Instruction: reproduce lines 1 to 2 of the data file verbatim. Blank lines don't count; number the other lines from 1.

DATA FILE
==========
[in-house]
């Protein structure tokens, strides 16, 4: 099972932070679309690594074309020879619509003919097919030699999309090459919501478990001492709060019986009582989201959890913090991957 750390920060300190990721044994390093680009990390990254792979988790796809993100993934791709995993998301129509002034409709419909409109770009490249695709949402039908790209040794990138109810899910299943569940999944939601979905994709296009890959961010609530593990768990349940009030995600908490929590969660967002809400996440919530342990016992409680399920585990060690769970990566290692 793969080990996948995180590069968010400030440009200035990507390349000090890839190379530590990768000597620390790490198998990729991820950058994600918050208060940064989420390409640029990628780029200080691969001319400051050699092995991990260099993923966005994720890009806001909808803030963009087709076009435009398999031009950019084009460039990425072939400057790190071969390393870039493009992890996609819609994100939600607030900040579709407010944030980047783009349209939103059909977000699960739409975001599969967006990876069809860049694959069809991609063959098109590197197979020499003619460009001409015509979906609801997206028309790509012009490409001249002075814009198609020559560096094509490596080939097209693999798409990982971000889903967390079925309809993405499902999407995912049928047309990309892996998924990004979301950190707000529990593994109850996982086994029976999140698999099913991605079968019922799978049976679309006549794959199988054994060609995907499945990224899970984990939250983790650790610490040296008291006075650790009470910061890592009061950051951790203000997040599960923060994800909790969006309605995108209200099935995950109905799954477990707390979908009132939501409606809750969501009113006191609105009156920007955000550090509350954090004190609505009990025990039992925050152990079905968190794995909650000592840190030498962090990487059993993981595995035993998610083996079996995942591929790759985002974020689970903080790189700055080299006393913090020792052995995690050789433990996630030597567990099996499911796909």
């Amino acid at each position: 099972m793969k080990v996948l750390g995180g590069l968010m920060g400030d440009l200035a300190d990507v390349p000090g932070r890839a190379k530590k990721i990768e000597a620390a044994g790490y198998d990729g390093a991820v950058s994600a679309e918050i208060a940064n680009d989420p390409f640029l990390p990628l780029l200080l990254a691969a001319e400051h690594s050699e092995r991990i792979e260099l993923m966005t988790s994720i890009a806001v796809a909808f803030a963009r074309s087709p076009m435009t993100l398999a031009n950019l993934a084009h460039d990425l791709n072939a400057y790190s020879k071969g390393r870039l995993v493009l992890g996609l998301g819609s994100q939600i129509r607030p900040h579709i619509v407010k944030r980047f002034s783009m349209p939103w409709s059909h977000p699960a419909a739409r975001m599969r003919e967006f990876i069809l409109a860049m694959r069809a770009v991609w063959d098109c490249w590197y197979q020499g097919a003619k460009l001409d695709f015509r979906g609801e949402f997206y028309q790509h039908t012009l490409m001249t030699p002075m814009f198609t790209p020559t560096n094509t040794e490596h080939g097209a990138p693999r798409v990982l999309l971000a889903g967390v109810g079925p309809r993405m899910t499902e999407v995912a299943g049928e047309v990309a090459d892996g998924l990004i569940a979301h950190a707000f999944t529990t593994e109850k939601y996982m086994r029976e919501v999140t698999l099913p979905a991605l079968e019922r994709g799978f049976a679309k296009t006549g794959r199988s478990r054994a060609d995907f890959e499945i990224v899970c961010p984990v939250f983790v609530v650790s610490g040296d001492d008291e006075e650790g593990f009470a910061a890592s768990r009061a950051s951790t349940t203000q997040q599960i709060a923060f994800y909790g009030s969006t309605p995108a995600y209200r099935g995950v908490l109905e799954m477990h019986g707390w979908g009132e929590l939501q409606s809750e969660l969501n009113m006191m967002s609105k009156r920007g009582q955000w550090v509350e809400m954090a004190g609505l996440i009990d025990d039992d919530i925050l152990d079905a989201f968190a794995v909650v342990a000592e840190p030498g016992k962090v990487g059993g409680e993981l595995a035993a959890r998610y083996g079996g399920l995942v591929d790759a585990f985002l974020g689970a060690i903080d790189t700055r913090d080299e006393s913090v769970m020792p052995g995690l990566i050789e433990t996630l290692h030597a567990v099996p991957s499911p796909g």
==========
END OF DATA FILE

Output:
[in-house]
């Protein structure tokens, strides 16, 4: 099972932070679309690594074309020879619509003919097919030699999309090459919501478990001492709060019986009582989201959890913090991957 750390920060300190990721044994390093680009990390990254792979988790796809993100993934791709995993998301129509002034409709419909409109770009490249695709949402039908790209040794990138109810899910299943569940999944939601979905994709296009890959961010609530593990768990349940009030995600908490929590969660967002809400996440919530342990016992409680399920585990060690769970990566290692 793969080990996948995180590069968010400030440009200035990507390349000090890839190379530590990768000597620390790490198998990729991820950058994600918050208060940064989420390409640029990628780029200080691969001319400051050699092995991990260099993923966005994720890009806001909808803030963009087709076009435009398999031009950019084009460039990425072939400057790190071969390393870039493009992890996609819609994100939600607030900040579709407010944030980047783009349209939103059909977000699960739409975001599969967006990876069809860049694959069809991609063959098109590197197979020499003619460009001409015509979906609801997206028309790509012009490409001249002075814009198609020559560096094509490596080939097209693999798409990982971000889903967390079925309809993405499902999407995912049928047309990309892996998924990004979301950190707000529990593994109850996982086994029976999140698999099913991605079968019922799978049976679309006549794959199988054994060609995907499945990224899970984990939250983790650790610490040296008291006075650790009470910061890592009061950051951790203000997040599960923060994800909790969006309605995108209200099935995950109905799954477990707390979908009132939501409606809750969501009113006191609105009156920007955000550090509350954090004190609505009990025990039992925050152990079905968190794995909650000592840190030498962090990487059993993981595995035993998610083996079996995942591929790759985002974020689970903080790189700055080299006393913090020792052995995690050789433990996630030597567990099996499911796909």